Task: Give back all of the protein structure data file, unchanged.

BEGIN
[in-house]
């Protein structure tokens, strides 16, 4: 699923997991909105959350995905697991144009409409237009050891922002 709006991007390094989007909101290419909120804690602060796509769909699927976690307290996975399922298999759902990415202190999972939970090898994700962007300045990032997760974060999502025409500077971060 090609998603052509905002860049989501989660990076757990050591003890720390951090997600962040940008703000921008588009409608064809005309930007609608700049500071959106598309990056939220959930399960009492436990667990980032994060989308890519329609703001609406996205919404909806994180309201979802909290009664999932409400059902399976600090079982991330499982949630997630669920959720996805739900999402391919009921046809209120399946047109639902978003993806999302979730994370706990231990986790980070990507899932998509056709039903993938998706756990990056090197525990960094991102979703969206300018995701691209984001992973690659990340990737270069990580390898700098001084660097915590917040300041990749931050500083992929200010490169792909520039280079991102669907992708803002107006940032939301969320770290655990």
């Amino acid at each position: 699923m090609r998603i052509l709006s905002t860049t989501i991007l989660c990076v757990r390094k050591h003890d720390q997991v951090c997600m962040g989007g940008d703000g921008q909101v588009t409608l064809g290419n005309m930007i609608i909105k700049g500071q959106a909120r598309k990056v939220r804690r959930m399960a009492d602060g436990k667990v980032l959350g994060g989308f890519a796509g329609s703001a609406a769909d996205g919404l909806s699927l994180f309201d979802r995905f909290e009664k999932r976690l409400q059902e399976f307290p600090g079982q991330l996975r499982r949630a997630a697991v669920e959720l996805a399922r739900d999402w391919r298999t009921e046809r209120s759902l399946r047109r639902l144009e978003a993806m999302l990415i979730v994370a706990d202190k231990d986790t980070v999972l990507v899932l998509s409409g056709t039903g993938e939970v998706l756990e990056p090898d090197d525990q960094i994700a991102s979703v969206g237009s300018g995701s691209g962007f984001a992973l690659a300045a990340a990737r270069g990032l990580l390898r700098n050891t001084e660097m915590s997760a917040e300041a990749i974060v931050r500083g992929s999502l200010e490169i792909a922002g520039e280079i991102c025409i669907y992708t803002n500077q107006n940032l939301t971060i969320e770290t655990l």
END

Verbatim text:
[in-house]
């Protein structure tokens, strides 16, 4: 699923997991909105959350995905697991144009409409237009050891922002 709006991007390094989007909101290419909120804690602060796509769909699927976690307290996975399922298999759902990415202190999972939970090898994700962007300045990032997760974060999502025409500077971060 090609998603052509905002860049989501989660990076757990050591003890720390951090997600962040940008703000921008588009409608064809005309930007609608700049500071959106598309990056939220959930399960009492436990667990980032994060989308890519329609703001609406996205919404909806994180309201979802909290009664999932409400059902399976600090079982991330499982949630997630669920959720996805739900999402391919009921046809209120399946047109639902978003993806999302979730994370706990231990986790980070990507899932998509056709039903993938998706756990990056090197525990960094991102979703969206300018995701691209984001992973690659990340990737270069990580390898700098001084660097915590917040300041990749931050500083992929200010490169792909520039280079991102669907992708803002107006940032939301969320770290655990």
């Amino acid at each position: 699923m090609r998603i052509l709006s905002t860049t989501i991007l989660c990076v757990r390094k050591h003890d720390q997991v951090c997600m962040g989007g940008d703000g921008q909101v588009t409608l064809g290419n005309m930007i609608i909105k700049g500071q959106a909120r598309k990056v939220r804690r959930m399960a009492d602060g436990k667990v980032l959350g994060g989308f890519a796509g329609s703001a609406a769909d996205g919404l909806s699927l994180f309201d979802r995905f909290e009664k999932r976690l409400q059902e399976f307290p600090g079982q991330l996975r499982r949630a997630a697991v669920e959720l996805a399922r739900d999402w391919r298999t009921e046809r209120s759902l399946r047109r639902l144009e978003a993806m999302l990415i979730v994370a706990d202190k231990d986790t980070v999972l990507v899932l998509s409409g056709t039903g993938e939970v998706l756990e990056p090898d090197d525990q960094i994700a991102s979703v969206g237009s300018g995701s691209g962007f984001a992973l690659a300045a990340a990737r270069g990032l990580l390898r700098n050891t001084e660097m915590s997760a917040e300041a990749i974060v931050r500083g992929s999502l200010e490169i792909a922002g520039e280079i991102c025409i669907y992708t803002n500077q107006n940032l939301t971060i969320e770290t655990l």